A business valuation, the formal process that results in an opinion of the value of a closely held company, can be a valuable tool for a business owner in a number of situations. In some situations, a valuation is legally required. In others, procuring a valuation that is prepared by a credible firm, will enable the business owner to defend a position with respect to estate taxes, the buyout of a shareholder or partner, or the sale of the company to certain buyers.
Unlike a public company where you can look up the price on any given day, the value of a private company is, at best, an estimate. A valuation analyst will use data, analysis, and most importantly judgment to arrive at an estimate of value. In doing so, a good valuation analyst will consider the nature and history of the company, its historical and expected financial performance, macro- and microeconomic conditions, the competitive landscape in which the company operates, its customer base, workforce, and any number of other intangible assets to arrive at the opinion.
Given the cost of valuation, the dynamic nature of a business, and the myriad assumptions that enter into the analysis, business valuations are often driven by a specific need or circumstance and are generally date specific. In the paragraphs that follow, we will explore several of the common reasons that business owners seek valuations.
Valuations for Succession Planning/Transfer of Ownership
Succession strategies for a business owner may involve a partial or complete transfer to children, third party competitors or strategic buyers, employees or management of the company or private equity funds/family offices. In some cases, the sale to employees is effected through a tax-advantaged vehicle such as an Employee Stock Ownership Plan (ESOP).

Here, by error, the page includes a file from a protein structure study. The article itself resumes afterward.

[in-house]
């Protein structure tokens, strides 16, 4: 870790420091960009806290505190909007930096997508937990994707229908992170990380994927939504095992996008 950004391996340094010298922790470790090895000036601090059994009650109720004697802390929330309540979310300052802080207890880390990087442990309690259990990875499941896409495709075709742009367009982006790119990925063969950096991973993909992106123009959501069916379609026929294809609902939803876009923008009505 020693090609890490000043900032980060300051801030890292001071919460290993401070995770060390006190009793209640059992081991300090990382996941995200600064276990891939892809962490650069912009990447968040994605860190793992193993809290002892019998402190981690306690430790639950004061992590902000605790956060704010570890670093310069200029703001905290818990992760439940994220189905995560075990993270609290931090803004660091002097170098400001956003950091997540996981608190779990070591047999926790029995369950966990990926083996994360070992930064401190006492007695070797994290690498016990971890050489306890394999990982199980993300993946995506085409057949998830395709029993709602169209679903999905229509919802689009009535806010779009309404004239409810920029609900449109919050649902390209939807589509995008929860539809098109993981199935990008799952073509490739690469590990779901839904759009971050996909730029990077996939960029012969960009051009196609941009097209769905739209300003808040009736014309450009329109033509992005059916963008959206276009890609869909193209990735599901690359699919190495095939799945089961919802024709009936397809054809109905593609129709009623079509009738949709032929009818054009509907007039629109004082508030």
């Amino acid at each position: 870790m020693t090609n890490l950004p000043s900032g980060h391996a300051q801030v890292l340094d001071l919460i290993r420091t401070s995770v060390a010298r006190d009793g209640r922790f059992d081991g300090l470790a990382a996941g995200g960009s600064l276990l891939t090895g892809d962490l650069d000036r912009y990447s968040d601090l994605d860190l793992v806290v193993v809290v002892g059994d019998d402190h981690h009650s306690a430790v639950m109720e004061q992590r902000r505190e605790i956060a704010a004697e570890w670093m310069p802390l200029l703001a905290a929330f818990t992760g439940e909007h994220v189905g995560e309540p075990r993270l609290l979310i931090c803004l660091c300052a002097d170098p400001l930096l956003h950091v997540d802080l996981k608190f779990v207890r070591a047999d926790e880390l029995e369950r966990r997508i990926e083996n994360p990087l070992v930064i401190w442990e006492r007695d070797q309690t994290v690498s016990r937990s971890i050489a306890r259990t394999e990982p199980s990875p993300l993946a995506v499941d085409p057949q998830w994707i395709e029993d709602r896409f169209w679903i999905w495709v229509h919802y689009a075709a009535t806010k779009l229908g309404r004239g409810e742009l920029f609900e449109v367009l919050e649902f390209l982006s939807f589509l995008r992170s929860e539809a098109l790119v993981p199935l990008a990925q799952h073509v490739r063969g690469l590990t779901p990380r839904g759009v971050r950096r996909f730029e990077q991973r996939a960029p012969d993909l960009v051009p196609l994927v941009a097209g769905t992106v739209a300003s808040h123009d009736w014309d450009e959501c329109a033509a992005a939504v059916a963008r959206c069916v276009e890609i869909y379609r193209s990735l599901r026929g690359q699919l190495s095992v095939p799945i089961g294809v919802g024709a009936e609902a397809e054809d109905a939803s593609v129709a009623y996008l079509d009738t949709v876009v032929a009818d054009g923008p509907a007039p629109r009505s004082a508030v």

Determining the most appropriate exit strategy involves the consideration of numerous complicated issues, with the value of the Company being just one component (albeit a critical one). Tax matters, as well as family and employee well-being, tend to hold significant importance. Understanding the value of the business in advance of an ownership transition can:
- Streamline the process of assessing alternatives;
- Minimize gaps in expectations surrounding price; and,
- Assist in determining the most appropriate exit to meet the needs of the company’s stakeholders.
While the importance of a business valuation is most obvious in the context of a sale to a third-party, it is also critical to other exit strategies, including a sale to management, an ESOP, or even when selling stock to your children. A business valuation also will help an owner understand the drivers of the company’s value, facilitating initiatives to maximize value in advance of a sale.
Engaging a professional financial advisor is a key step in determining, preparing, and executing an effective business succession strategy or exit plan. The experts at Acuity Advisors use real-world transaction experience coupled with our valuation expertise to assist our clients throughout this process, with a focus on tailoring our services to meet the unique needs of each business owner we serve. With any succession strategy, there are many potential outcomes, but at Acuity Advisors we are driven toward finding the one right result for our clients.
Valuations for Gift/Estate Planning
Estate planning is not just about minimizing taxes, it gives a business owner control over how his or her assets are passed down to heirs. A clear and concise plan is crucial, and necessitates a valuation both to plan for equitable distribution to heirs, but also to aid in tax planning.
If the strategy involves the gifting of shares, procuring a competent valuation will get the relevant statute of limitations running, an important step in managing any potential tax exposure. The experts at Acuity Advisors will work in conjunction with your other professional advisors to ensure the optimal strategies are being employed pursuant to your estate plan, and that the valuations will be prepared with sound, industry-standard analysis to aid in withstanding third-party scrutiny.